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Popular Content

Showing content with the highest reputation since 05/04/19 in all areas

  1. 4 points
    Weston bank. That's Wards Universtity bookshop ahead.
  2. 4 points
  3. 3 points
    New video exploring the Megatron and the culvert tunnel system - contains history of the rivers and plans for the future of the culverts:
  4. 3 points
    Covers more than just Penistone. Includes: Stocksbridge, Langsett, Thurgoland, Midhope, etc. Includes a photo gallery. https://penistonearchive.co.uk/
  5. 3 points
    Some recent finds A lone 16 ton mineral wagon left on bay line!
  6. 3 points
  7. 3 points
    Very good article about Bramall Lane Bridge from the Sheffield Utd match programme earlier this week.
  8. 3 points
  9. 3 points
  10. 3 points
  11. 3 points
  12. 3 points
    Archives and Local Studies staff had an extremely successful day at the auction of the Tim Hale Photographic Collection yesterday. Thanks to generous public donations together with support from the Graves Trust we saved over 2,000 cards for Picture Sheffield. We secured a fantastic range of subjects including street scenes, sport, hospitals, pubs, transport, temperance, industry, Sheffield greetings cards, local elections, advertising, early aviation, World War I, schools and theatres, and many more. We’ll be sorting through the photographs over the coming weeks - watch out for them on www.picturesheffield.com. We’ll also be arranging a display in the Central Library later in the year. Thanks again for all your support! Peter Evans Archives and Heritage Manager
  13. 3 points
    A huge thank you to everyone who donated to our emergency appeal to raise funds to save as much of the Tim Hale Photographic Collection as we can for Picture Sheffield. The response to the appeal has been amazing, raising several thousand pounds in just a matter of days. We hope to buy at least some of the collection at the auction and make it available for everyone to see on Picture Sheffield. Thank you once again. Peter Evans Archives and Local Studies Manager
  14. 3 points
    I think I've identified the mysterious railings and platform. I think that they are at the front/rear of the building to the immediate top of the garden area and directly across from the telephone call box on the bus station. If you study the 1950's map carefully there seems to be a small area that faces onto Pond Street. I'm afraid my editing capabilities aren't up to placing an arrow on a copy of the map. Sorry about the "wild goose chase" hilldweller
  15. 3 points
    I've got several locations with pictures, but never seen an exposure as big as this one. 4 lines into 2? Any other geeks might want to keep an eye out down there, as they are redeveloping it, so more might be uncovered. Exchange Place into Blonk Street
  16. 3 points
    Fitzalan Square exposed Jun 2019
  17. 3 points
    Many thanks for the comments on the maps we have been uploading to Picture Sheffield recently. The City Archives and Local Studies Library has a wonderful collection comprising thousands of maps dating from the 16th century onwards. We are trying to give the collection a higher profile and make it available to as many people as possible. The maps are scanned at exactly the same resolution as the photographs. The difference however comes from the need to compress very large maps down to a size where they fit on a computer screen. In the light of recent comments however we have reviewed how we process the map images. The zoomed image is now larger and presented in a higher quality format. Hopefully this allows you to see more detail without slowing down the performance of Picture Sheffield. We are currently working our way through all of the map images on Picture Sheffield to improve them. The series prefixed ‘arc’ is complete. The other main set of maps (prefixed ‘y’) should be complete within a few weeks. As well as viewing the maps on Picture Sheffield the originals remain available at the City Archives and at the Local Studies Library in the Central Library should you wish to consult them. We welcome everyone who wishes to use the service in person or online. If you have any further comments or suggestions feel free to contact me via [email protected] Peter Evans, Archives and Heritage Manager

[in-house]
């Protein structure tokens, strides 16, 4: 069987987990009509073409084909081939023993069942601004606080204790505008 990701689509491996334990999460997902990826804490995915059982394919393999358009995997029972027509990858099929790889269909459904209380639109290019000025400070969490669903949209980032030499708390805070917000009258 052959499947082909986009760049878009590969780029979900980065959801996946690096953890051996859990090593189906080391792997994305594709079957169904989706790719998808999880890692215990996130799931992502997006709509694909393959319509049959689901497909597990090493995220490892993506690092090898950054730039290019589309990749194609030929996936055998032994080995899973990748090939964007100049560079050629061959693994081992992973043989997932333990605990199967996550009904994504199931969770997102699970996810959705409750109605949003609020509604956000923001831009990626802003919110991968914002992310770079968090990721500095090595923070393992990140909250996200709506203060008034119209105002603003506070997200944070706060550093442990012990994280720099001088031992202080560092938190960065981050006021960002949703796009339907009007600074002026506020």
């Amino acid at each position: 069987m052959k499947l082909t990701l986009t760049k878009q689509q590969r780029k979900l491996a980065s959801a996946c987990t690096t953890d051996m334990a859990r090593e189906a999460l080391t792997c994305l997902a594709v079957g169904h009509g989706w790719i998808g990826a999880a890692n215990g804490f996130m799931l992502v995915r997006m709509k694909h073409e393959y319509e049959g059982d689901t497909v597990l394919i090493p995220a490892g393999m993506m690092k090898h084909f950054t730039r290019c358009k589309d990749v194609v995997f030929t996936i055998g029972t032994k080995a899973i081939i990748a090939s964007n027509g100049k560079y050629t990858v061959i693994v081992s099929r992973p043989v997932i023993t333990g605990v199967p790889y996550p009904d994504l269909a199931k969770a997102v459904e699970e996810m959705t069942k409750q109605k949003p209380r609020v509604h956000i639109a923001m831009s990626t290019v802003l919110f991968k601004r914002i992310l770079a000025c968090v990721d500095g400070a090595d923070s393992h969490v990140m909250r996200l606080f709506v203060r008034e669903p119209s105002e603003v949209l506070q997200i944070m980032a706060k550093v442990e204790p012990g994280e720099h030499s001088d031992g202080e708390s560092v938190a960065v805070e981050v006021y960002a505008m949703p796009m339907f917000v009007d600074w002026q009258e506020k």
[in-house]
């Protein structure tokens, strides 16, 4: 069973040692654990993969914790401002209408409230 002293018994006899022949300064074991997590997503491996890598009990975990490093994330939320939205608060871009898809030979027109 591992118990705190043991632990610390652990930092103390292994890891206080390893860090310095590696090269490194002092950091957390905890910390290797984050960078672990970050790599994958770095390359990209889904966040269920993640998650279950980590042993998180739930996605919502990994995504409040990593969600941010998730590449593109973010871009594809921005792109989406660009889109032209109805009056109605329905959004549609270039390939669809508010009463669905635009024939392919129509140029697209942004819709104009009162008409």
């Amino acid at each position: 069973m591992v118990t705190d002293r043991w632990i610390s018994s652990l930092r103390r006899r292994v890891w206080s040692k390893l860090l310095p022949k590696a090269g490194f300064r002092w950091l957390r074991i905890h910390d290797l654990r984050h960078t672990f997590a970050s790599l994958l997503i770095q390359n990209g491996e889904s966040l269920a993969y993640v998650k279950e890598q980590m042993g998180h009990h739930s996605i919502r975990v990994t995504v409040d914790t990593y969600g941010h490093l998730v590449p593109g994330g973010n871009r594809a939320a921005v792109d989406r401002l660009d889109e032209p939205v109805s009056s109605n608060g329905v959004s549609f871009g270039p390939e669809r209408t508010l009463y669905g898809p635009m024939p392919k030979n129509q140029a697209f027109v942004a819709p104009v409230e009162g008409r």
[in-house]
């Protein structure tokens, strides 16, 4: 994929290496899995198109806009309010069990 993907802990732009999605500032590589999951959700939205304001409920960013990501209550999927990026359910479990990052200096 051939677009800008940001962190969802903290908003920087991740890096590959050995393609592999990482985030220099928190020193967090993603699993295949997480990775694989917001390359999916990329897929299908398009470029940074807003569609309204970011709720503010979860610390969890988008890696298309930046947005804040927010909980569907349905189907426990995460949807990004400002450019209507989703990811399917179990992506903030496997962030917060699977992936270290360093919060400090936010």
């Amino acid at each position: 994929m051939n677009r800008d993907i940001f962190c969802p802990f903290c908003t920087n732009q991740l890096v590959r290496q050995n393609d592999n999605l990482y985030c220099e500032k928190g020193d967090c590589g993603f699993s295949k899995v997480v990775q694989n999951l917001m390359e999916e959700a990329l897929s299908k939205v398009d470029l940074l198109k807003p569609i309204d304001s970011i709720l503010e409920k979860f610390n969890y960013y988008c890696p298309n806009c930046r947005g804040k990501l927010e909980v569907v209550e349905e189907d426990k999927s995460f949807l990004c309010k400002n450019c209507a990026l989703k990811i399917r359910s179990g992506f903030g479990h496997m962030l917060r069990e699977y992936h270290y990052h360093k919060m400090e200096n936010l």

18. 3 points
    We believe we have the only pre-war Guy Vixen still in existence, please tell me if you know of another, this is a 1938 and will be seen at all the local rally's
  19. 3 points
    My grandfather was a keen amateur photographer who died before I was born. My father had a box of his 3" glass slides that I inherited and have now digitised. Unfortunately only 2 are of Sheffield street scenes. Many of them are in the Yorkshire dales. There is even one that he took in Bruges and took one from the same bridge in Bruges to prove it. I have uploaded Fitzalan square previously. "Blade forging" was written on the other picture and may be my Grandmother's family.
  20. 3 points
    Page 9 Page 10 Page 11 Page 12
  21. 2 points
    Pity the lorry driver couldn't read the signs!
  22. 2 points